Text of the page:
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Organic Origins on Planet Cheerios
Jan 9, 2022 14:51:26   #
Don Schaeffer Loc: Winnipeg, Manitoba Canada
 
https://www.youtube.com/watch?v=1vpYty3XepY
The question suddenly struck me this morning: On grains of Cheerios (or other cereals) can you still see the cell structure of the original plant. I journeyed to the surface of a cereal particle to see. The answer may surprise you.

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Jan 9, 2022 15:09:37   #
JBuckley
 
The microscopes that (man) has developed, allow us to inspect our foods, (planet), possibly, much closer than we should.

However, you caused me to think about our "modern processing of natural foods."
I asked myself, [Is there any processing, such as baking, frying, searing, or boiling) that actually, enhances any of the natural properties and cellular, strengths of a food that is produced in nature?] I've chewed on raw wheat cornels. (Not bad) Early man chewed on uncooked grains.

Other than, killing off harmful bacteria and enabling our modern taste buds to enjoy a (natural food), I don't think there can be any.

Perhaps, our present-day, inefficiency, to fight off natural germs and bacteria, would have a better ability to heal the body, naturally, if modern man just learned to eat (and digest), the natural plants as they come from the ground.

I will say that I love the flavors that I get from eating uncooked, potatoes, tomato, fresh peas and beans, etc.

In the beginning, God gave man privilege of eating of any fruit, vegetable, or (cattle), but I don't think I would (ever) be able to eat a chicken or beef, without first putting it on the fire. (I'm not too found of raw eggs, either).

Thanks for your comments and the video.

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Jan 9, 2022 15:43:46   #
fhayes Loc: Madison, Tennessee
 
JBuckley wrote:
The microscopes that (man) has developed, allow us to inspect our foods, (planet), possibly, much closer than we should.

However, you caused me to think about our "modern processing of natural foods."
I asked myself, [Is there any processing, such as baking, frying, searing, or boiling) that actually, enhances any of the natural properties and cellular, strengths of a food that is produced in nature?] I've chewed on raw wheat cornels. (Not bad) Early man chewed on uncooked grains.

Other than, killing off harmful bacteria and enabling our modern taste buds to enjoy a (natural food), I don't think there can be any.

Perhaps, our present-day, inefficiency, to fight off natural germs and bacteria, would have a better ability to heal the body, naturally, if modern man just learned to eat (and digest), the natural plants as they come from the ground.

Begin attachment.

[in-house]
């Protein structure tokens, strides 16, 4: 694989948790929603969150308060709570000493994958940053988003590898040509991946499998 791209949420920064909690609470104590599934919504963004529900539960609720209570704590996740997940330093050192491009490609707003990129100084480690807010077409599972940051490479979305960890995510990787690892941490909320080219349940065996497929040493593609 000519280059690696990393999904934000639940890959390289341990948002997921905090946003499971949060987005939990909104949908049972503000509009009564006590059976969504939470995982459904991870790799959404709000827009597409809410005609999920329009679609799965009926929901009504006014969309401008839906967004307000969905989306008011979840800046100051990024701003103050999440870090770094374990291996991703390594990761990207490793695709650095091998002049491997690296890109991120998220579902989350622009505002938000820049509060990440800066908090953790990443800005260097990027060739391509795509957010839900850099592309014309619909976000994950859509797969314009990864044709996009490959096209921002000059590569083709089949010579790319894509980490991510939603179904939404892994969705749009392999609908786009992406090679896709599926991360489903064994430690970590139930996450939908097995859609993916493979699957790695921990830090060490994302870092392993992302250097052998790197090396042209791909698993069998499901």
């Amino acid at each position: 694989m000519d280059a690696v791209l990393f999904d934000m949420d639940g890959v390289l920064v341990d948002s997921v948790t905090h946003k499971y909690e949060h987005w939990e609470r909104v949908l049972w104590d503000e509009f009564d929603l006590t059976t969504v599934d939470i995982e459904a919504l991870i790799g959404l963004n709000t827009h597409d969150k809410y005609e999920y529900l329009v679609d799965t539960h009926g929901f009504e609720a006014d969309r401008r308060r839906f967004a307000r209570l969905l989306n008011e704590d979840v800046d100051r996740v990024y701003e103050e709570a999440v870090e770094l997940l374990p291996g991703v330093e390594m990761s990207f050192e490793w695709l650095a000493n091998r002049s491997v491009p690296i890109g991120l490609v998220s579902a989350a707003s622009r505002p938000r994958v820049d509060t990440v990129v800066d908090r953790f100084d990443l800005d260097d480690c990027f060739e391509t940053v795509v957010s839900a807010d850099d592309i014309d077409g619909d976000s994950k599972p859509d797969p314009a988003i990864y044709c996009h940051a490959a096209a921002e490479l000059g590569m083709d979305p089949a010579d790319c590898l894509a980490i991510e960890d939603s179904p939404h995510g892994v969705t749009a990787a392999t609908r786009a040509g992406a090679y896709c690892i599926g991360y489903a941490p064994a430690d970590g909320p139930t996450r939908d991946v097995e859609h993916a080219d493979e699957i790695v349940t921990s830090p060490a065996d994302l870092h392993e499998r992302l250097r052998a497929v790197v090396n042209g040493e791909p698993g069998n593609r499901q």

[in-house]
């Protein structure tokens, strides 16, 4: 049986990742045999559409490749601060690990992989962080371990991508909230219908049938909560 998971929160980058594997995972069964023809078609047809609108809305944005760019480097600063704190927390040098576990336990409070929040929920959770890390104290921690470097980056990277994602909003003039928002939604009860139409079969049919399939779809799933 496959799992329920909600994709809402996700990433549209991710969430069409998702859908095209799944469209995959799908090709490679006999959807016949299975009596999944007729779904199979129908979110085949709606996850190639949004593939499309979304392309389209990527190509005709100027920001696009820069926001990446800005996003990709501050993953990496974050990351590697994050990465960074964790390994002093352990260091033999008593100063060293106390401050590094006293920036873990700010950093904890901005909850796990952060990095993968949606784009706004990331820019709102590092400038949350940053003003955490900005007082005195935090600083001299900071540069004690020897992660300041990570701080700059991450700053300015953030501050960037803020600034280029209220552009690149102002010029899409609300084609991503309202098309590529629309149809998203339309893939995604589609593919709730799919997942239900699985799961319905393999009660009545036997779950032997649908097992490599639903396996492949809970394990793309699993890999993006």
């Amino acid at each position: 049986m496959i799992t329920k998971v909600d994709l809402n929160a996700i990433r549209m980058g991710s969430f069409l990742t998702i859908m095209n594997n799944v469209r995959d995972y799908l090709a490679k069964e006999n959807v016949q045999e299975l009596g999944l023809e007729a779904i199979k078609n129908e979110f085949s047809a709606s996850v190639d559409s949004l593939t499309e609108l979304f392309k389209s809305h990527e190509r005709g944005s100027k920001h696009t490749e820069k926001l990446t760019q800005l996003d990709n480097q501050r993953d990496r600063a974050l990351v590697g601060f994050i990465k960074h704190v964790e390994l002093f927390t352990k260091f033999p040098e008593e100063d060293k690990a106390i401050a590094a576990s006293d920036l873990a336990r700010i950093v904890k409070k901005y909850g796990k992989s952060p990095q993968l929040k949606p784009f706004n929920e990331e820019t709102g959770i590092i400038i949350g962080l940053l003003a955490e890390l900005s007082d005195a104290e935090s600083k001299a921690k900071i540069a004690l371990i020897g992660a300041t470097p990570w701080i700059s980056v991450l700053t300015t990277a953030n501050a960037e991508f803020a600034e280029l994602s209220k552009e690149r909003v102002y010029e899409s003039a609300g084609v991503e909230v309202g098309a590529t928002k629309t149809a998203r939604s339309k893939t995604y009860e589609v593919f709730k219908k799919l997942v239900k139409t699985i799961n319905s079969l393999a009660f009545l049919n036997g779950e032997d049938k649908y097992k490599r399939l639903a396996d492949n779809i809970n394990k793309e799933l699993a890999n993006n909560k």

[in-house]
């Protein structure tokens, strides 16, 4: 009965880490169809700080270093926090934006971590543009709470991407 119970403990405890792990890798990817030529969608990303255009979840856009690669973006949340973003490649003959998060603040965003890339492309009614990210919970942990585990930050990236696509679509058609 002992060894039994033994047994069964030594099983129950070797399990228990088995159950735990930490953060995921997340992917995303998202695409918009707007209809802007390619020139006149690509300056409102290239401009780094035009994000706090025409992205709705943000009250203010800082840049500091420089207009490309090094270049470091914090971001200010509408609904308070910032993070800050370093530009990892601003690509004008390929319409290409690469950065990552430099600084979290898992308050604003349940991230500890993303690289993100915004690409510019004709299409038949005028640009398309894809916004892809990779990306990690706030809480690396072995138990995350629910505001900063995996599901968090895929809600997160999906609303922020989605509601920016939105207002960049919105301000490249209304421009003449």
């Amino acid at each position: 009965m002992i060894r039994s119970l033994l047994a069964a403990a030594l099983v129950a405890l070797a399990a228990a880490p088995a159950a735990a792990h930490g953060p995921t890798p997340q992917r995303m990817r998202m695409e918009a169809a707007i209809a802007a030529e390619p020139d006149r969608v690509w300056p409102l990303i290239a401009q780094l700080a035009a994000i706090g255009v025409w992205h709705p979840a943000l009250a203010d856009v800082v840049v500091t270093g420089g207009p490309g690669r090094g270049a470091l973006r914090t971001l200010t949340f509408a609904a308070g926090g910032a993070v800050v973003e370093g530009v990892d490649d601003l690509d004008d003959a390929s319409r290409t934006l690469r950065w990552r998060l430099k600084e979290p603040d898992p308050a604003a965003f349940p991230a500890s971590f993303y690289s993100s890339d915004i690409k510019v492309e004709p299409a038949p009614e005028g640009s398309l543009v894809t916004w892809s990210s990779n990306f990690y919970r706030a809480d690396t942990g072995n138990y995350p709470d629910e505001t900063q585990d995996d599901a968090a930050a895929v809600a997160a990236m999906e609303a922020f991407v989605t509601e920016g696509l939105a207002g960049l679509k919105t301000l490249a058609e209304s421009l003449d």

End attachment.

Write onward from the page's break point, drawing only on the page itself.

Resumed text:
I will say that I love the flavors that I get from eating uncooked, potatoes, tomato, fresh peas and beans, etc.

In the beginning, God gave man privilege of eating of any fruit, vegetable, or (cattle), but I don't think I would (ever) be able to eat a chicken or beef, without first putting it on the fire. (I'm not too found of raw eggs, either).

Thanks for your comments and the video.
The microscopes that (man) has developed, allow us... (show quote)



I appreciate the tongue in cheek humor !

For those about to embark on this journey, learn of what foods should be at least heated first before consuming. There was a naturalist that tried to eat just about everything growing. He was allergic to poison oak and by eating the new, young leaves a little at a time, he developed an immunity to the plants oils.

Some mushrooms need to be cooked to break down the proteins to aid in digest ability. Without cooking, stomach cramps would be intolerable and possibly resulting in death.
Raw chestnuts are pretty nasty tasting! Raw potatoes are better tasting cooked till soft.
Some foods such as avocado and banana need to be peeled first!

It’s all good as long as it doesn’t bite you back!!!

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Jan 9, 2022 16:42:17   #
Don Schaeffer Loc: Winnipeg, Manitoba Canada
 
Thanks for your comments. I am interested in exploring other worlds--here on earth.

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Jan 11, 2022 00:10:55   #
profbowman Loc: Harrisonburg, VA, USA
 
Don Schaeffer wrote: